ATLANTA -- It took less than two hours Thursday for jurors to decide that Georgia's suspended insurance commissioner was indeed a “fraudster” and not an innovator, as they convicted Jim Beck on 37 criminal counts relating to more than $2 million he embezzled from his former employer.
The verdict was a swift end after testimony that stretched over parts of eight days. Federal officials began investigating Beck as he was being elected statewide in 2018 as Georgia's chief insurance regulator and indicted him weeks after the Republican took office in 2019.
Prosecutors presented evidence at trial showing Beck orchestrated a scheme to channel more than $2 million from the Georgia Underwriting Association through a series of companies into his own bank accounts. Beck had managed the state-chartered private insurer of last resort for years before he took office.
Beck took the stand in his defense earlier in the week. He testified that subcontractors he directed provided valuable data that helped GUA increase its profits. However, prosecutors argued much of the supposed work was a sham.
Sentencing is scheduled for Oct. 8 on mail fraud, wire fraud, money laundering and tax fraud charges. In part because the amount of money Beck stole is so large, he's likely to face what U.S. District Judge Mark Cohen described as a “substantial” sentence.
Cohen allowed Beck to remain free on bail. But he ordered Beck confined to his home in Carrollton, west of Atlanta, while awaiting sentencing except for court appearances, medical care and other court-approved outings.
Prosecutors and Beck's lawyers declined comment immediately after the verdict.
Under state law, Beck was automatically removed from office upon conviction. Gov. Brian Kemp has appointed John King to run the office and the Republican is running for a full term in 2022.
Beck asked Kemp to suspend him when he was indicted but he continued to draw a $195,000 yearly salary. State lawmakers this year proposed a constitutional amendment to suspend the pay of officials that are suspended from office while facing criminal charges. Voters will decide the amendment in 2022.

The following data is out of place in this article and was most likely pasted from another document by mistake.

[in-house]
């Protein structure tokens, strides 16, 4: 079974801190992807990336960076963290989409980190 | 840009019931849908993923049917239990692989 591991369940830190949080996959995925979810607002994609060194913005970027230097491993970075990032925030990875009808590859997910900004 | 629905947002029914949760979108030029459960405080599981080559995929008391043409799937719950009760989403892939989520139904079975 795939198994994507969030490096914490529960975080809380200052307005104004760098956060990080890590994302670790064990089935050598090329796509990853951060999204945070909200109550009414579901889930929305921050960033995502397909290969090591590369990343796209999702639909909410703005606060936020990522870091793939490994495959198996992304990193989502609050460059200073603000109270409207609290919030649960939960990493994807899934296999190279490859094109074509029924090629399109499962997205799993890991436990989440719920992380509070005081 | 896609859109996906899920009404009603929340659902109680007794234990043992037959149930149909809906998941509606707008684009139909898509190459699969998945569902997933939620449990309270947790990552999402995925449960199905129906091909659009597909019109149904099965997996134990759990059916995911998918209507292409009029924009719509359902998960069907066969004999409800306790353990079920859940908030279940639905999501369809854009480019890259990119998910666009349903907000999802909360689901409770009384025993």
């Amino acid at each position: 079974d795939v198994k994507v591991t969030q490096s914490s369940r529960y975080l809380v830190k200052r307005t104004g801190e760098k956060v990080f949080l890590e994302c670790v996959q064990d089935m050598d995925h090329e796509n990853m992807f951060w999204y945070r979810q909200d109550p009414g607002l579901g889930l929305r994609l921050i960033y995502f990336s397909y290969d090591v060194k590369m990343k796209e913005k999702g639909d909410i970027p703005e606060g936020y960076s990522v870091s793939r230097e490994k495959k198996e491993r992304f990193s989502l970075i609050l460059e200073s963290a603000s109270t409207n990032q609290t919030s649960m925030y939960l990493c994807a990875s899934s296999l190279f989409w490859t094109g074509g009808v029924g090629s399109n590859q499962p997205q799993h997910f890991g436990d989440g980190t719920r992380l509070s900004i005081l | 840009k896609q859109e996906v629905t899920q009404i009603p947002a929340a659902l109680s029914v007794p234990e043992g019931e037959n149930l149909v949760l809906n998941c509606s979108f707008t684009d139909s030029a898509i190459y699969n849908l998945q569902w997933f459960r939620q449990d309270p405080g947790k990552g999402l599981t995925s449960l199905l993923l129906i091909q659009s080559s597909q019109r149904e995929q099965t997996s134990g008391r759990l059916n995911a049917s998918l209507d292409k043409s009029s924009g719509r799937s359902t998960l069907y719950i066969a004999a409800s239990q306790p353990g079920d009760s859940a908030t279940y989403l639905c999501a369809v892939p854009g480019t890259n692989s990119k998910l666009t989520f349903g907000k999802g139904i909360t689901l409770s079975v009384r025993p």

Jurors rejected Beck's claims that he had provided data that allowed GUA to raise insurance prices and pay others less to share in its risks.
“The evidence makes completely clear that Jim Beck ... is a thief,” Assistant U.S. Attorney Brent Gray said in closing arguments. “He is an ordinary, plain, fast talking — and rich — fraudster.”
Defense attorney Bill Thomas repeatedly told jurors that investigators didn't understand the insurance business and that prosecutors hadn't provided enough evidence to merit a conviction. He told the jurors “the government just has it wrong in this case” because Beck's work transformed GUA from a longtime money-loser to a strongly profitable entity.
“A man who takes a company from worst to first — when in 40 years that company didn't make money — can't have an intent to harm or deceive the company," Thomas said in closing arguments.
Thomas said that while Beck’s methods may have been “unorthodox,” that alone was not enough to make Beck guilty of fraud.
Prosecutors pounded away at Beck's credibility, arguing he concealed his financial interest in two companies, Green Technology Services and Paperless Solutions, that were getting money from GUA. They pointed to an email that Beck drafted laying out how the trail of payments ultimately reached him, with Gray calling it “absolutely a smoking gun.”
Gray also rehashed an email where Beck posed as Green Technology owner Matt Barfield to the wife of a longtime friend, saying Beck was “caught red-handed lying.”
The defense argued Beck's work provided important data that allowed GUA to charge higher premiums and pay less to reinsurers to share in its risk. Beck testified Tuesday and Wednesday that a man named Jerry Jordan was the computer programmer who wrote programs collecting that data. Beck testified there weren't any withdrawals from his bank accounts to pay Jordan because he paid him in cash he had accumulated in a safety deposit box and at his home.
Beck told jurors he didn't know where Jordan is today and had no correspondence to prove his relationship. However, former Haralson County Sheriff Eddie Mixon testified Thursday that Beck introduced Mixon to Jordan once at a community event.
Retired IRS investigator Bill Bruton testified Thursday that Beck reported around $880,000 of income from 2014 to 2018 that was never deposited in a bank and was presumably available as cash.
But jurors were unpersuaded, instead siding with prosecutors.
“Jim Beck treated that company that those customers paid money to as a piggy bank,” Assistant U.S. Attorney Sekret Sneed said. “The defendant stole from his employer and he funneled that money to himself for his own benefit. And he lied about and he lied about on his taxes.”
Follow Jeff Amy on Twitter at http://twitter.com/jeffamy.